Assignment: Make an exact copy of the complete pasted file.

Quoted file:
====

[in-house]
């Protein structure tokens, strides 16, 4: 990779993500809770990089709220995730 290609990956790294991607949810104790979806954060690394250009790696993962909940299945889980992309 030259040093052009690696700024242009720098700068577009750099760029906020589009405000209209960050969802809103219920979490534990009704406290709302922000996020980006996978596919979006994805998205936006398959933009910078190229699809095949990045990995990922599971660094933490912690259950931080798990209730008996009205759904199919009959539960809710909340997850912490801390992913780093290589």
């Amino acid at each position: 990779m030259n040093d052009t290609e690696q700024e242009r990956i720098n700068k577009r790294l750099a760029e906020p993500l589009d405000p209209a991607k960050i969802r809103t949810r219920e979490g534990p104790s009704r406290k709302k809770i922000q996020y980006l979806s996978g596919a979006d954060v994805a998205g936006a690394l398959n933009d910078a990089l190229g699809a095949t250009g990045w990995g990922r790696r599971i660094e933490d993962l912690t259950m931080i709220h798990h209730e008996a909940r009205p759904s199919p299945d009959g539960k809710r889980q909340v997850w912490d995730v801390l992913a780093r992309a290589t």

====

[in-house]
């Protein structure tokens, strides 16, 4: 990779993500809770990089709220995730 290609990956790294991607949810104790979806954060690394250009790696993962909940299945889980992309 030259040093052009690696700024242009720098700068577009750099760029906020589009405000209209960050969802809103219920979490534990009704406290709302922000996020980006996978596919979006994805998205936006398959933009910078190229699809095949990045990995990922599971660094933490912690259950931080798990209730008996009205759904199919009959539960809710909340997850912490801390992913780093290589």
């Amino acid at each position: 990779m030259n040093d052009t290609e690696q700024e242009r990956i720098n700068k577009r790294l750099a760029e906020p993500l589009d405000p209209a991607k960050i969802r809103t949810r219920e979490g534990p104790s009704r406290k709302k809770i922000q996020y980006l979806s996978g596919a979006d954060v994805a998205g936006a690394l398959n933009d910078a990089l190229g699809a095949t250009g990045w990995g990922r790696r599971i660094e933490d993962l912690t259950m931080i709220h798990h209730e008996a909940r009205p759904s199919p299945d009959g539960k809710r889980q909340v997850w912490d995730v801390l992913a780093r992309a290589t």